The TenkaraBum Tactical Nymphing Sighter gives you more options to customize your sighter than you'll get with any other sighter material. With just one package you get seven possible color combinations, so you can always fish the best sighter color combination for the water and lighting conditions.
Photographing a sighter in use is horribly difficult with a point and shoot camera. The camera always wants to focus on the background. When the sighter is dancing around because there is a 15" brown trout on the end of the line it becomes doubly difficult.
Nonetheless, the photo above is a reasonably close representation of the TenkaraBum Tactical Nymphing Sighter. To be a bit more precise, the photo shows one possibility for how you can cut the sighter to fit your own preferences.
Each package of the TenkaraBum Tactical Nymphing Sighter contains three lengths of line, each over 6' long (about 20' in total). The photo above shows a three foot length cut from the middle of one of the lines.
Each of the three 6+ foot lines has a long section of white, then a roughly 20" length that is black, fluorescent orange, black, fluorescent chartreuse, black, and then another long section of white. Thus, one package gives you the option to cut a multitude of sighters to fit any lighting or water conditions.
With the TenkaraBum Tactical Nymphing Sighter, your choices include white,
orange over white, chartreuse over white, orange over chartreuse over
white, chartreuse over orange over white, white over orange over chartreuse over white (as in the photo above), or multicolor orange and chartreuse. A black bar separates each color and really makes them stand out.
You cannot get that degree of flexibility in any other sighter!
I am sure some tenkara anglers will wonder what all the fuss is about with respect to sighters. After all, tenkara anglers use hi-vis lines, so the entire line is effectively a sighter. In a sense, that is true, but there are a couple very valid reasons a tenkara angler may wish to use a sighter.
Tom Davis uses a few inches of fluorescent chartreuse line attached to the end of his fluorescent orange tenkara line. The contrasting color makes it easier to concentrate on the end of the line when watching it for the slightest twitch or hesitation. Essentially, he is adding even more hi-vis to an already hi-vis rig.
Rob Worthing, on the other hand, uses a sighter to dramatically reduce the hi-vis nature of his tenkara line, to the point where he uses a hard to see "stealth" smoke gray casting line and a white sighter. As I have mentioned with respect to the Fujino White tenkara line and the Cortland Opaque White Indicator Mono, white is really an excellent color for a line or a sighter. It is very easy for the angler to see against dark water, and very hard for the fish to see against the bright sky.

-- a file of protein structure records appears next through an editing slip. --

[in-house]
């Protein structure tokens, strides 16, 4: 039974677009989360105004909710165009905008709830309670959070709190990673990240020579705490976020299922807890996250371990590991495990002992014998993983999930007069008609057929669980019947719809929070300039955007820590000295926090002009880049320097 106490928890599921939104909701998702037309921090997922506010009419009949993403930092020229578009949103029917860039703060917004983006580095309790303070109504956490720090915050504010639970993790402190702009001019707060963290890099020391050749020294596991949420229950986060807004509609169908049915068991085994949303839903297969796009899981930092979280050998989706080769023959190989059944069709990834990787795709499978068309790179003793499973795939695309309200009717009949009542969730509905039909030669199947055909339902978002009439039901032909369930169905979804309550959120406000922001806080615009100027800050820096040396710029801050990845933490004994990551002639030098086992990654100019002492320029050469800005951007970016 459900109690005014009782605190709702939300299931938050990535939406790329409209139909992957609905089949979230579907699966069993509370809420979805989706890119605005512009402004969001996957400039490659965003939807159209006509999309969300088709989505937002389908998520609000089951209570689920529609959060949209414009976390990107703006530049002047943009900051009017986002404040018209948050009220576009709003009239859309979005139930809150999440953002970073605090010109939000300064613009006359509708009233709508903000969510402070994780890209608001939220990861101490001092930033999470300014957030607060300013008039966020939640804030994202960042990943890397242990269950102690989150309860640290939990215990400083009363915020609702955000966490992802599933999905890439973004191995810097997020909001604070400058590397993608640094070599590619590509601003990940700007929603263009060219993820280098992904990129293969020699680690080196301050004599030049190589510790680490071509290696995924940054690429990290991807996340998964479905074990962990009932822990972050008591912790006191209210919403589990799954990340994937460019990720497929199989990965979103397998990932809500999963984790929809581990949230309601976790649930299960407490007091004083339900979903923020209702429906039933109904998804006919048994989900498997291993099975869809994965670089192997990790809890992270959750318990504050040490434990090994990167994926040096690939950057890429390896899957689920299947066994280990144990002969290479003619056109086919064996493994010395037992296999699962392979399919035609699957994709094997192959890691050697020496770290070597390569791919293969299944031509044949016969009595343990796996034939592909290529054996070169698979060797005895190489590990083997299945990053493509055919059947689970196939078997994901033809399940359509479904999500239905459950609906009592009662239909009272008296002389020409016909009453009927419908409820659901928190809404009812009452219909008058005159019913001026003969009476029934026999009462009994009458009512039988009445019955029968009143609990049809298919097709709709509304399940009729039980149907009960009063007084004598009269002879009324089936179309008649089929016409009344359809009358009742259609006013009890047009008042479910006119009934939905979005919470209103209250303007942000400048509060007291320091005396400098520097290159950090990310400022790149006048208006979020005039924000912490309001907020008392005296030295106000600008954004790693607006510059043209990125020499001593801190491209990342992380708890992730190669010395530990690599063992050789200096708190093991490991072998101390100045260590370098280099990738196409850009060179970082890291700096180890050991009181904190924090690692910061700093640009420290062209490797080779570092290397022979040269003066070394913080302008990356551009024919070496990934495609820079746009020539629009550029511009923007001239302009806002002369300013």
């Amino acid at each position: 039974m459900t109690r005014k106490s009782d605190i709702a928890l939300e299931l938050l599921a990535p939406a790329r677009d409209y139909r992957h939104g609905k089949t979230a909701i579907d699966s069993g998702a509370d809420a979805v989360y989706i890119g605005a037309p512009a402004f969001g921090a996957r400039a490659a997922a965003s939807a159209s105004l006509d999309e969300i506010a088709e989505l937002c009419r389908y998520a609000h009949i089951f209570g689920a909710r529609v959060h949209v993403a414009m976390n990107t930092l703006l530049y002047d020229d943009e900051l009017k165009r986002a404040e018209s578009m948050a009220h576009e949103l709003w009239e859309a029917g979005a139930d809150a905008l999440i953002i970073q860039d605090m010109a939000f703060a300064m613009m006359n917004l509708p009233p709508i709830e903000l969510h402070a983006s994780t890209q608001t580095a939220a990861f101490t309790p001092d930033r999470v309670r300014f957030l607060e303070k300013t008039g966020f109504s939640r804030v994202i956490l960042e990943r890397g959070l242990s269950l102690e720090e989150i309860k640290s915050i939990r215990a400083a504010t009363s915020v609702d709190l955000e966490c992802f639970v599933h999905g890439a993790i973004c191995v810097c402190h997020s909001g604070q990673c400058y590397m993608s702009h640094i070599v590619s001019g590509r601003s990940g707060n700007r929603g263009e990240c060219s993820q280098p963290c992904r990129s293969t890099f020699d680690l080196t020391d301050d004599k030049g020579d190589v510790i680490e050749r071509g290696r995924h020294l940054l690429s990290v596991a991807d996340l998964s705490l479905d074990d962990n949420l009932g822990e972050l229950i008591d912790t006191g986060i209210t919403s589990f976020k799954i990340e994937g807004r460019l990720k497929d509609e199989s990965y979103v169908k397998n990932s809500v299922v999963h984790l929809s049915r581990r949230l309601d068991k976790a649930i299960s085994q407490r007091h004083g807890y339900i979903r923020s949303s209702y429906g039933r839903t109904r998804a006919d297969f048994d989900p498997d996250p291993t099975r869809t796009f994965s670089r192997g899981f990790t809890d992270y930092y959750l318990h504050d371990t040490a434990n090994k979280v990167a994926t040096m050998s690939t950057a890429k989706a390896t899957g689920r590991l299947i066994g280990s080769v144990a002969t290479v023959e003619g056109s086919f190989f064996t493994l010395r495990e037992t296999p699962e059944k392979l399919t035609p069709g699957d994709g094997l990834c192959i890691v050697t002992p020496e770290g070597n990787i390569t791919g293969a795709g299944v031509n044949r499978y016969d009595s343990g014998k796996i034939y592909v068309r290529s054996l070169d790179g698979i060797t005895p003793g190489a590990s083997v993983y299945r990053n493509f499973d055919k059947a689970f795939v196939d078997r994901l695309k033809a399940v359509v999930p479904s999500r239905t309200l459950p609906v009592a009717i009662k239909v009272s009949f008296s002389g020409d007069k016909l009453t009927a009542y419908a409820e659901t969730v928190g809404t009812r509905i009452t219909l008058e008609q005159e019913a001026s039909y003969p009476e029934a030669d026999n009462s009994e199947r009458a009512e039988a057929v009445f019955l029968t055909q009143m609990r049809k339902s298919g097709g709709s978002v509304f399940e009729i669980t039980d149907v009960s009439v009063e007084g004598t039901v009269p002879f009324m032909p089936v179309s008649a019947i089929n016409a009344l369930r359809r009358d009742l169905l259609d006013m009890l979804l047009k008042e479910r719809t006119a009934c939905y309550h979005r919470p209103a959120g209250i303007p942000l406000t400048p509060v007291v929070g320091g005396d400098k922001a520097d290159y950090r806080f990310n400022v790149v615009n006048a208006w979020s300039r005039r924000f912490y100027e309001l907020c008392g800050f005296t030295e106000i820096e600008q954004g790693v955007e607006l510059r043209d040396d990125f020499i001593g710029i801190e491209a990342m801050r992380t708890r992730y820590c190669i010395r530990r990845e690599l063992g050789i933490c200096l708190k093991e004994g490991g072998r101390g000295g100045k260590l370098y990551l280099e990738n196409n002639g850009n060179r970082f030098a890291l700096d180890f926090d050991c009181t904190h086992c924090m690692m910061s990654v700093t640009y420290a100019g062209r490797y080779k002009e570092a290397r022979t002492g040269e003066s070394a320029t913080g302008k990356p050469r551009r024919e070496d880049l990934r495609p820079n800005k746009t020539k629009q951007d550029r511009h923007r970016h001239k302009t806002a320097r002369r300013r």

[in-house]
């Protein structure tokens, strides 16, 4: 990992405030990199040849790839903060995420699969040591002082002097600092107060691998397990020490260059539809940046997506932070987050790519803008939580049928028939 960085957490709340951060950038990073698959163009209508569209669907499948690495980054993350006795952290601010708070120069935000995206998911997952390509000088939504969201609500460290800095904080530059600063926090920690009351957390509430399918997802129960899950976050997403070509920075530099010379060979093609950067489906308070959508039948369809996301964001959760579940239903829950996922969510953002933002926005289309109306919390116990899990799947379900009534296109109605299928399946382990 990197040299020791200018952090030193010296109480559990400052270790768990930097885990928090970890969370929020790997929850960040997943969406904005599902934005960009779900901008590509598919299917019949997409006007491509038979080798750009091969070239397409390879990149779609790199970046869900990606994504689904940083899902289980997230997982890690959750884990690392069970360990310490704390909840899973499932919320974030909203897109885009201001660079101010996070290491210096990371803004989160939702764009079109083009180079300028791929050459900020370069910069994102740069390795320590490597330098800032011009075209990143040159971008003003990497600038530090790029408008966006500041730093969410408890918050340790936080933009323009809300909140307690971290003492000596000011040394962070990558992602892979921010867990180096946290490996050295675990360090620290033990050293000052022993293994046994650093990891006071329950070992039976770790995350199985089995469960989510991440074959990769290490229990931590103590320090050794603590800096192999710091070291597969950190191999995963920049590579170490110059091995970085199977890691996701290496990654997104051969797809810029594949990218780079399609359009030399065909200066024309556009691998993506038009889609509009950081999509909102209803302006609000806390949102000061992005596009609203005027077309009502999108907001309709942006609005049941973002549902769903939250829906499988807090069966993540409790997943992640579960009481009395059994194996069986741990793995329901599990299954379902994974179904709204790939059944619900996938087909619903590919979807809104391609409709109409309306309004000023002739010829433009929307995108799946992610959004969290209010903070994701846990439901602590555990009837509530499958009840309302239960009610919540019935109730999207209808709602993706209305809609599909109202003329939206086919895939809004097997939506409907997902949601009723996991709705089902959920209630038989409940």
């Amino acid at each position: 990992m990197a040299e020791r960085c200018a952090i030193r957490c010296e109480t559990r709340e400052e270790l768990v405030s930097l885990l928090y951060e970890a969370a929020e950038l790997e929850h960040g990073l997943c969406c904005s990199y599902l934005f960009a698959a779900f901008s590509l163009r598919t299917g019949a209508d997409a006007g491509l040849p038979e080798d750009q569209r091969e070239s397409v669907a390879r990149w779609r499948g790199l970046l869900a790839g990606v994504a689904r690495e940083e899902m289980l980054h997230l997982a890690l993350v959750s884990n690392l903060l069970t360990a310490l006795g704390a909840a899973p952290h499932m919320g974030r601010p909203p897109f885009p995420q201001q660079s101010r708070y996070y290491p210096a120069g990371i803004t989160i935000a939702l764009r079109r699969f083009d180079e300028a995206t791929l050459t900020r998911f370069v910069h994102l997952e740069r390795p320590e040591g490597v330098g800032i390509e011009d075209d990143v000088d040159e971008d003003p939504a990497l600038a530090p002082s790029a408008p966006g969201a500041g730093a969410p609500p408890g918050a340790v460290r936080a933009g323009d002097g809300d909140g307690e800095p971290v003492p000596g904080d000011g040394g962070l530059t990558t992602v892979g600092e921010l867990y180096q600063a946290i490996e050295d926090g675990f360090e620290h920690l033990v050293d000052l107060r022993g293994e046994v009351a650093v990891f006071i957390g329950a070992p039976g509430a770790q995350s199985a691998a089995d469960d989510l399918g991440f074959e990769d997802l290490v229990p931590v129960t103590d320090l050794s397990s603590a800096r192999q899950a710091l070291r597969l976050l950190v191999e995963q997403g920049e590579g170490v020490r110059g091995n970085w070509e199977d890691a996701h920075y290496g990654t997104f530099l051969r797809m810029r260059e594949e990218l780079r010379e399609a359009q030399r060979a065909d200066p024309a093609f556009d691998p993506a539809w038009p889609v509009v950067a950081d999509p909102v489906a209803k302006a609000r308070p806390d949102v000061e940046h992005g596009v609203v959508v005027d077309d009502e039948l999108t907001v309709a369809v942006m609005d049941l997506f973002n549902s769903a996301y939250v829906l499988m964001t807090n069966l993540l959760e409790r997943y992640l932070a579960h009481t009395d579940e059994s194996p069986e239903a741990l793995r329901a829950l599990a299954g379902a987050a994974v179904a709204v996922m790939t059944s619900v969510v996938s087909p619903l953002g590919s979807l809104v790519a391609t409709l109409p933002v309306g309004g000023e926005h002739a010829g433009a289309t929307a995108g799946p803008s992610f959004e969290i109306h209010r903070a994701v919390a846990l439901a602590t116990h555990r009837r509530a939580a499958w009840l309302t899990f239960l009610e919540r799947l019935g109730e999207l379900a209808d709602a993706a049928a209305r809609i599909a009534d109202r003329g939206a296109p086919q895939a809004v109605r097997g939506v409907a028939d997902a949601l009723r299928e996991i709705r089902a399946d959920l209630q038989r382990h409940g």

A white sighter has another (slightly unexpected) advantage. First a
bit of background: Paul Gaskell and John Pearson of Discover Tenkara
learned through extensive record keeping that their catch rate increased
by a whopping 70% just by keeping their hi-vis tenkara line completely
off the water's surface at all times. I had noticed when I first adopted
a fluorescent orange saltwater fishing line for tenkara (back when no
one made an orange tenkara line!) that I seemed to catch more fish when I
kept the end of the line above the surface. I didn't do the
extensive testing and record keeping that Paul and John did, though, and thought keeping the orange line above the surface just improved its sensitivity for strike detection.
The unexpected advantage of the white sighter was discovered by Rob Worthing, who learned that he could fish with most or even all of the white sighter below the surface and it didn't seem to scare the fish - even large, wary, highly pressured fish. Unless the water was extremely muddy, the white sighter was still visible and still effective at indicating strikes.
That is a huge advantage when you have to fish your fly at depth, but the depth keeps changing as you work your way upstream, variously fishing pools, riffles and runs.
The white sighter does have one disadvantage, though, and that is when there is foam on the water or glare on the water. That is when the bright orange or bright chartreuse becomes extremely valuable.
White is much stealthier than the fluorescent orange or fluorescent chartreuse, though, so you really might want to have an orange over white or chartreuse over white sighter. That keeps the hi-vis line further away from the surface, and still lets you sink the white portion if necessary to get additional depth. When visibility is poor, though, or when fishing rushing white water, using an orange and chartreuse sighter will give you much better strike detection.
Rob Worthing has put a lot of thought into sighter colors. He says that orange is more visible in the sunlight and the chartreuse is more visible in the shade. Depending on the lighting where you are fishing, you might choose orange over white or chartreuse over white. Orange over chartreuse over white covers both bases and still keeps the hi-vis portion of the sighter well off the water's surface.